More Than One-Third of Australians Experiencing Food Insecurity
9 July 2018 at 5:12 pm
More than one-third of Australians are experiencing some form of food insecurity, a number significantly higher than previously reported, new research shows.
An Edith Cowan University (ECU) nationwide survey of 2,334 Australians found that 36 per cent of people have experienced low or very low food security at some time.
These findings are in stark contrast to Australian Bureau of Statistics (ABS) figures, which suggests only four per cent of Australians experience food insecurity.
Lead researcher Lucy Butcher, from ECU’s School of Medical and Health Sciences, put down the discrepancy to the ABS not capturing all dimensions of food security.
“Our current national surveys tend to measure food deprivation – a household running out of food and not being able to purchase more,” Butcher said.
“But it doesn’t capture people who need to cut corners on food or are worried about where their next meal is coming from.
“Measuring food deprivation only encompasses the severest form of food insecurity, and has led to a substantial underreporting of the problem.”
ECU measured food security through a range of criteria from having no food, to dietary behaviours that included the skipping of meals, cutting meal sizes and being forced to buy cheaper less nutritious foods.
Researchers used a modified US Household Food Security Survey Module within an Australian context, in order to capture more nuanced data.
The findings suggested that food insecurity was an important issue across Australia and noted that certain groups, regardless of income, were particularly vulnerable.
For example 20 per cent of people aged 25-34 and aged 34-44 experienced very low food security, compared to only 8.4 per cent of those aged between 65 and 84.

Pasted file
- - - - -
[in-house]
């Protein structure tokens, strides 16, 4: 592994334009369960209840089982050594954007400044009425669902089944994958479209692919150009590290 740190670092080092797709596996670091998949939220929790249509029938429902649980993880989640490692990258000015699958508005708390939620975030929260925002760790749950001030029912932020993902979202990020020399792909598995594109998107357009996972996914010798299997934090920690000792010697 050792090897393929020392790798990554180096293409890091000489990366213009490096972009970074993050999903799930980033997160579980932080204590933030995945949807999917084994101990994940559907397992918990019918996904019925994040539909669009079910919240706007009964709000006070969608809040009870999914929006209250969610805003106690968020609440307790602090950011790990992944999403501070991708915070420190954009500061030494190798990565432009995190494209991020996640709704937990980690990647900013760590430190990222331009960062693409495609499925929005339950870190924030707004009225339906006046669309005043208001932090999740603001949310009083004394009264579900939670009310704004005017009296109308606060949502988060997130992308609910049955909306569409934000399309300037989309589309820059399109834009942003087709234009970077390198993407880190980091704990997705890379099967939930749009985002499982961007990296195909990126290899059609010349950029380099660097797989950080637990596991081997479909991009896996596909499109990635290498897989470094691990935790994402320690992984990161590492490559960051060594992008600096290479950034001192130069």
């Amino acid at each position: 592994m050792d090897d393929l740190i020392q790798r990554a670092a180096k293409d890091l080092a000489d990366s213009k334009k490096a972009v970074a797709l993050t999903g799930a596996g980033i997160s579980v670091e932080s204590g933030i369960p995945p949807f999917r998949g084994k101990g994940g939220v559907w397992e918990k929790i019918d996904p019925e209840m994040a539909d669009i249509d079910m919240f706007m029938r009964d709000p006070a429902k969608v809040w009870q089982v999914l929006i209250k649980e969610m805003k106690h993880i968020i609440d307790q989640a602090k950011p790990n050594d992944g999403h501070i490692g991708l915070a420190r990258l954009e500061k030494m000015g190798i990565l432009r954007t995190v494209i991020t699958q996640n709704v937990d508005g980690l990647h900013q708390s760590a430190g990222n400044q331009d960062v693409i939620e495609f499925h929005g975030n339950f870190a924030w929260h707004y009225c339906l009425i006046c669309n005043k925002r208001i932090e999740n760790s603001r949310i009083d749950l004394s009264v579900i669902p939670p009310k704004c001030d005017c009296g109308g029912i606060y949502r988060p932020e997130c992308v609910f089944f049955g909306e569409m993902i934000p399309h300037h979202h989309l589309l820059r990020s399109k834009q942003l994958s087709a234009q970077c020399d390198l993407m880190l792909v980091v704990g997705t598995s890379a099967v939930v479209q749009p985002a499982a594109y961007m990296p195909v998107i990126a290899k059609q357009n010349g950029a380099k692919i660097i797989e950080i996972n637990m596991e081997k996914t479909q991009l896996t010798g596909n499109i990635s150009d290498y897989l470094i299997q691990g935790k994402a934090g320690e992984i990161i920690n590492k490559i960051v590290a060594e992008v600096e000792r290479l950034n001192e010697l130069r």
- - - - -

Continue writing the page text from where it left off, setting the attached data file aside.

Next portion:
“Home ownership, government assistance and children leaving home may be explanations for a reduction of food insecurity in the over-65 group,” Butcher said.
Occupation-wise, the group with the highest level of food insecurity was labourers, with a quarter experiencing very low food security.
This was followed by technicians and trades workers, with 21.6 per cent surveyed experiencing very low food security.
People with high salaries were not immune to experiencing food insecurity either, with 8.6 per cent of those earning $180,000 or more revealing they had very low food security.
Butcher said these findings highlighted that food insecurity was not exclusive to low-income households.
“Chronic health conditions, job losses or problems with gambling, drugs or alcohol can create financial instability and put a strain on food budgets regardless of household input,” she said.
“We also know that many middle income earners are feeling extreme mortgage stress in the current economy, which puts pressure on credit cards and spending decisions on basic essentials such as food.”
This research comes as a recent Foodbank report revealed more than one in five Australian children have experienced food insecurity over the past year, along with 15 per cent of adults.